5 Hook and Cook Fish Recipes
There’s no doubt that a relaxing day spent sinking a line is one of life’s most enjoyable experiences. The best part of it all? Eating what we catch! We’re always on the hunt for new ways to cook what we hook, and these 5 recipes fit the bill. The next time you reel in an impressive fish and are wondering how to enjoy it at the campsite, why not give one of these easy and delicious Hook and Cook recipes a shot?
Perfect Grilled Whole Fish
Courtesy of Jonathan Miles at FieldAndStream.com
- Image: www.fieldandstream.com
- 1 whole fish, scaled and gutted, up to around 2 lb. (snapper, bass, trout, flounder, striped bass, and bluefish work best)
- 1 tbsp. vegetable oil
- 1 lemon
- Salt and freshly-ground black pepper, to taste
- Heat the grill on high. Once the grates are hot, turn down to medium. If using charcoal, simply rake the coals to ensure an even layer of heat. Clean the grill with a wire brush.
- Make three diagonal cuts in each side of the fish, straight to the bone. Rub both sides of the fish with the oil, then salt and pepper it.
- Lay the fish on the grill, uncovered, and leave alone. After 5 minutes, use tongs to gently pry the fish from the grates to ease it free from any sticky spots. Set it back down and leave alone for another 2 to 3 minutes.
- Slide a long-handled spatula beneath the fish’s heaviest section and gently roll it over.
- Continue cooking for up to 10 minutes, depending on the size of the fish. To check for doneness, use a knife to probe the diagonal cuts you made in the flesh. The meat should look opaque. Gently place the fish on a platter, squeeze some lemon juice onto it, and serve.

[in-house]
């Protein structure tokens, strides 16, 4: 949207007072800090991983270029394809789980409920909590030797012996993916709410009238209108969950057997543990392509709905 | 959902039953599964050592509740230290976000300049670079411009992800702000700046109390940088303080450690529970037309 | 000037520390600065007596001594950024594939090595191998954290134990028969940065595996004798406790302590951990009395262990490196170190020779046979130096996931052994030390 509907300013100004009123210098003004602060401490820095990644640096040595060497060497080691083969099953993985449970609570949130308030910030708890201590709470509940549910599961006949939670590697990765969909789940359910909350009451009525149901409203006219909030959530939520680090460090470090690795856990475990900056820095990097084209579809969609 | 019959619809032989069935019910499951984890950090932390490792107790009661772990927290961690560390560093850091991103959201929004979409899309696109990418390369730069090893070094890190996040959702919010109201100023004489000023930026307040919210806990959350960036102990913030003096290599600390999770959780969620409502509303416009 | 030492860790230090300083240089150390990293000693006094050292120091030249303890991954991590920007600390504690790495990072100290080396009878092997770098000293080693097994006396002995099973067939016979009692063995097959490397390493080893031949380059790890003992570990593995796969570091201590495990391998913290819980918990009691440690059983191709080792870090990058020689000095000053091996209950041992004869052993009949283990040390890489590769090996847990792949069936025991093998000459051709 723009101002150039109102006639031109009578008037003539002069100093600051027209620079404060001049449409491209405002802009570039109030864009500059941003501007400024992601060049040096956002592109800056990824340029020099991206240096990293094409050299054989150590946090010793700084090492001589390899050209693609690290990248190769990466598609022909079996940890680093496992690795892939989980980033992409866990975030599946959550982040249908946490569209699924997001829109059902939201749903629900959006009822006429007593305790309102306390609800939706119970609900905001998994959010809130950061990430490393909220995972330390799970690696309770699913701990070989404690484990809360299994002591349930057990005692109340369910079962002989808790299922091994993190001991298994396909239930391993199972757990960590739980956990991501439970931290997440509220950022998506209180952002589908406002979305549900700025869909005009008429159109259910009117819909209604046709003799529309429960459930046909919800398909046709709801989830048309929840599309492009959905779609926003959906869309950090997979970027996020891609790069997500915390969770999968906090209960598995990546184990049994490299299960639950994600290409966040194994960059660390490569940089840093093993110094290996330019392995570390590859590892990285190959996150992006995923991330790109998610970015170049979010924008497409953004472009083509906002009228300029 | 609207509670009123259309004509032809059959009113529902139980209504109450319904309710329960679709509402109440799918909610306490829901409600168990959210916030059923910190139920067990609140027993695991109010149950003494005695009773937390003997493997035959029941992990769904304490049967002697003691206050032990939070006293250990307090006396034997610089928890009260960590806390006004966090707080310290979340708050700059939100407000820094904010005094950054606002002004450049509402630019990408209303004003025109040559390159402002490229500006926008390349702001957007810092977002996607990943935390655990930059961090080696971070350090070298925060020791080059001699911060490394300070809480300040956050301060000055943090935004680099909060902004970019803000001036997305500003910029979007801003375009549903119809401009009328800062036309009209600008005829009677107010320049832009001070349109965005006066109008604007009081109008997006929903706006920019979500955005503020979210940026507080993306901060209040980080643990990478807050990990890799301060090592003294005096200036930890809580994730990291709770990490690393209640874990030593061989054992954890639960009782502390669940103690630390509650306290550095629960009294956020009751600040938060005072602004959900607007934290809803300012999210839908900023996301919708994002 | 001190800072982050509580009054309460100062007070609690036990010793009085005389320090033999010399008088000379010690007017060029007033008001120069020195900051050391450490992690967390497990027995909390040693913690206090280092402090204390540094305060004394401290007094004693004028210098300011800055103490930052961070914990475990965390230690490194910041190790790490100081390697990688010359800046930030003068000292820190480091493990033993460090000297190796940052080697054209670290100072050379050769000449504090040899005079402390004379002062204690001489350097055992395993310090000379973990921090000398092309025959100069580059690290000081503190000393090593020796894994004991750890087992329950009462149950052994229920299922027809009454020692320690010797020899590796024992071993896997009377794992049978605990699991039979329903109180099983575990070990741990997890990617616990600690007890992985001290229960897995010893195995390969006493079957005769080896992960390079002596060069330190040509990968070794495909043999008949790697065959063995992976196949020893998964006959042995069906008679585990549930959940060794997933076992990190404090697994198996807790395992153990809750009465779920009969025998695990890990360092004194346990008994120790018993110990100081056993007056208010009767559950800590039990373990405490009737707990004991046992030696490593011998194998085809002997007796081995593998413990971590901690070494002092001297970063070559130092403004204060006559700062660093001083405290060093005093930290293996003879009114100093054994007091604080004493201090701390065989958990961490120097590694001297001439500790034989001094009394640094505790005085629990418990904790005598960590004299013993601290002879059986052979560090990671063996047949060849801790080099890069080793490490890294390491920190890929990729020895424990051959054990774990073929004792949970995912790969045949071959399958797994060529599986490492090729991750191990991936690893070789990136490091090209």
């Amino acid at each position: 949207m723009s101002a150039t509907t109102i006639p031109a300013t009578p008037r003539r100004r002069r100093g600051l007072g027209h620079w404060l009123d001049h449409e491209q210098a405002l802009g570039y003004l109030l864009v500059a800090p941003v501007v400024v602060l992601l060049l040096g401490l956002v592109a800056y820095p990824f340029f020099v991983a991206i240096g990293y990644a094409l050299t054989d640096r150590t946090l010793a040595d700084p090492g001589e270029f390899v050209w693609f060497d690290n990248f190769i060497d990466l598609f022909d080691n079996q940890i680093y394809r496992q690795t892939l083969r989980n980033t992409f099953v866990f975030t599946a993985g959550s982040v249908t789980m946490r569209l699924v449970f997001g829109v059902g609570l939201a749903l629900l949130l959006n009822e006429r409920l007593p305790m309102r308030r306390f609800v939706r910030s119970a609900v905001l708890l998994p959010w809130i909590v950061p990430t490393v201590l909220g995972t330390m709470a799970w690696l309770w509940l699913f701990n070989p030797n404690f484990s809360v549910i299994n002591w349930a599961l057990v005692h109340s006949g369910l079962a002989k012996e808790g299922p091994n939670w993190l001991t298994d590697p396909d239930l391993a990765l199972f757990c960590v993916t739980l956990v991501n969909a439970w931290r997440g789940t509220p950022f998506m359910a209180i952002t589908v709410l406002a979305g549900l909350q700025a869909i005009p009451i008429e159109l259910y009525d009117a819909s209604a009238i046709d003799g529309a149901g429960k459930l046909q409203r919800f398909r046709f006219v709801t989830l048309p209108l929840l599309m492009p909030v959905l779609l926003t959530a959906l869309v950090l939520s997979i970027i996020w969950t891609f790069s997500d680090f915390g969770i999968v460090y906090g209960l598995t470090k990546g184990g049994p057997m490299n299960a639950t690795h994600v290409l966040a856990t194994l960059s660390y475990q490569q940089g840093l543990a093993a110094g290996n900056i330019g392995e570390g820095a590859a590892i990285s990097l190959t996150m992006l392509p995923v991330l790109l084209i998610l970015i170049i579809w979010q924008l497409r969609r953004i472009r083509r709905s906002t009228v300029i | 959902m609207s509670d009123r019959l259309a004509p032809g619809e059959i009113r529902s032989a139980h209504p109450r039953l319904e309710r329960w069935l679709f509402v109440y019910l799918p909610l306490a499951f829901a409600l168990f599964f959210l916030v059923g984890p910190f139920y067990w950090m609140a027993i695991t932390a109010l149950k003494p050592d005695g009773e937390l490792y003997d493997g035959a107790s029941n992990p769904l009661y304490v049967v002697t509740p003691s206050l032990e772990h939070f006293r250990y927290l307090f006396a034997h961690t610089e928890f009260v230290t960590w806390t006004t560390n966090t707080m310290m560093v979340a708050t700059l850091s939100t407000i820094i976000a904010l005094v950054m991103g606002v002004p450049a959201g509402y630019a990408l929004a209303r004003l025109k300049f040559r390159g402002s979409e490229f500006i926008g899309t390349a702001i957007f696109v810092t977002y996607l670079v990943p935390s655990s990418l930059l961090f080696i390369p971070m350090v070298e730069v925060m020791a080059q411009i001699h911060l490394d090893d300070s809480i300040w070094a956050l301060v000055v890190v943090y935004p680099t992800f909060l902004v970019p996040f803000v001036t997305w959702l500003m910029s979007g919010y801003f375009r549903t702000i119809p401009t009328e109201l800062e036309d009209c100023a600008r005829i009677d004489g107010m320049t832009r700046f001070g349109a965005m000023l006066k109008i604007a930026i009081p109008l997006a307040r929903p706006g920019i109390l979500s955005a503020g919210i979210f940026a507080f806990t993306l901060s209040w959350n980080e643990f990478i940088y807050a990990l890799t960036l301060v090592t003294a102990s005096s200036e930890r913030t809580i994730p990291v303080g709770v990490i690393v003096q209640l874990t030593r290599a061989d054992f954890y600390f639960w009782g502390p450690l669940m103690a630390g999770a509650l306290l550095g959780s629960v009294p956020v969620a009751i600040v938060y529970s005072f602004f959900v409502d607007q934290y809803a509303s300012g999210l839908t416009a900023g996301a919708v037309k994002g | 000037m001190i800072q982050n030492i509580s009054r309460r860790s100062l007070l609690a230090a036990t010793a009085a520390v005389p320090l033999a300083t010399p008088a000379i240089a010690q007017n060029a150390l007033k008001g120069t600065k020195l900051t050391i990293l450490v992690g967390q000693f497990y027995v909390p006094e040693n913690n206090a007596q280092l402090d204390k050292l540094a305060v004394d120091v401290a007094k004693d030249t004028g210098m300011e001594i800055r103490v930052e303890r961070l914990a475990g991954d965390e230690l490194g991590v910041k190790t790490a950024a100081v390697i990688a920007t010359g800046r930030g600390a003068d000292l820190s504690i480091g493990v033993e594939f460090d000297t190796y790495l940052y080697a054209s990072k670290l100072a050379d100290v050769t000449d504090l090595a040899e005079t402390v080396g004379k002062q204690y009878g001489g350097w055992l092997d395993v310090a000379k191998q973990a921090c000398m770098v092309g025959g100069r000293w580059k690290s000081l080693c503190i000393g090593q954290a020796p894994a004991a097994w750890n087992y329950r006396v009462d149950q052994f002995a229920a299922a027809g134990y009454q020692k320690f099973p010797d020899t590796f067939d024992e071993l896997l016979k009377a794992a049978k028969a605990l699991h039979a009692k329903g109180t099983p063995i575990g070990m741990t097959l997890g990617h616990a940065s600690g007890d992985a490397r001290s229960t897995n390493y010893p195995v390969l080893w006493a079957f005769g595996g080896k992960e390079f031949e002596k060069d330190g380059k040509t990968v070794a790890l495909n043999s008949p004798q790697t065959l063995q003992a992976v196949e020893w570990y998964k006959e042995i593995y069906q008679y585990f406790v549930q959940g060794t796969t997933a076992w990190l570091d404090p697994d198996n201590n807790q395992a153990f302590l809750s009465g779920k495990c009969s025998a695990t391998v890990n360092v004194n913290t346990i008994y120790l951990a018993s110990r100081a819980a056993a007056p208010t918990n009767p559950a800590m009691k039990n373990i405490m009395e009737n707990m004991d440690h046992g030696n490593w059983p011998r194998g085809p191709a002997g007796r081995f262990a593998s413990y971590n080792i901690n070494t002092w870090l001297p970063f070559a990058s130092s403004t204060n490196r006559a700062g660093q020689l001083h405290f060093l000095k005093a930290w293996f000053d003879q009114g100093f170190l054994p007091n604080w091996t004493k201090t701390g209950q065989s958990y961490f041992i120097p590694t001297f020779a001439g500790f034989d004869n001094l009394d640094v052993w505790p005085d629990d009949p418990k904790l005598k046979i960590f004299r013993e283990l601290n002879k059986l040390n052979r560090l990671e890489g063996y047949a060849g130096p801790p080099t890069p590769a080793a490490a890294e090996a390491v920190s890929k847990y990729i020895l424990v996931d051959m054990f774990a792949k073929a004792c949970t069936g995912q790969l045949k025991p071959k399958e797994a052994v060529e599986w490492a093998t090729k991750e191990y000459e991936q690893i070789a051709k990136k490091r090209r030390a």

Poor Man’s Lobster
Courtesy of FishNews Blog at FishingRSSFeeds.com
- Burbot, cut in chunks
- 2 quarts water
- ½ cup sugar
- ¼ cup salt
- Juice from 1 lemon
- Melted butter and lemon juice for dipping
- Combine water, salt, sugar and lemon juice in large pot.
- Bring pot to boil.
- Drop in the burbot and boil, just until fish rises to the surface.
- Serve with melted butter and lemon juice.
TIP: Leftovers make a great “lobster” salad!
Trout with Mustard Sauce
Courtesy of Kelly Bastone at Backpacker.com
- Image: www.backpacker.com
- 1 package McCormick Hollandaise sauce mix
- ¼ cup butter (or 4 tbsp. olive oil)
- 1 tbsp. Dijon mustard
- 1 tsp. dried tarragon
- 1 tbsp. cooking oil
- 1 cup water
- 4 trout fillets
- Heat oil in pan until sizzling.
- Cook fish until flesh is flaky.
- To make sauce, fork-whisk water, butter (or olive oil), and contents of sauce packet.
- Add mustard and tarragon and bring to a boil.
- Pour over trout.
TIP: Flavored rice makes a great side dish for trout.
Courtesy of BassOnHook.com
- 4 pounds carp
- ¼ pound bacon
- ¼ cup onion, chopped
- 1 cup tomatoes
- ¼ teaspoon salt
- ¼ teaspoon sugar
- Fry bacon in a Dutch oven or small kettle until crisp.
- Add other ingredients and simmer for 45 minutes.
Easy Grilled Fish in Foil Packets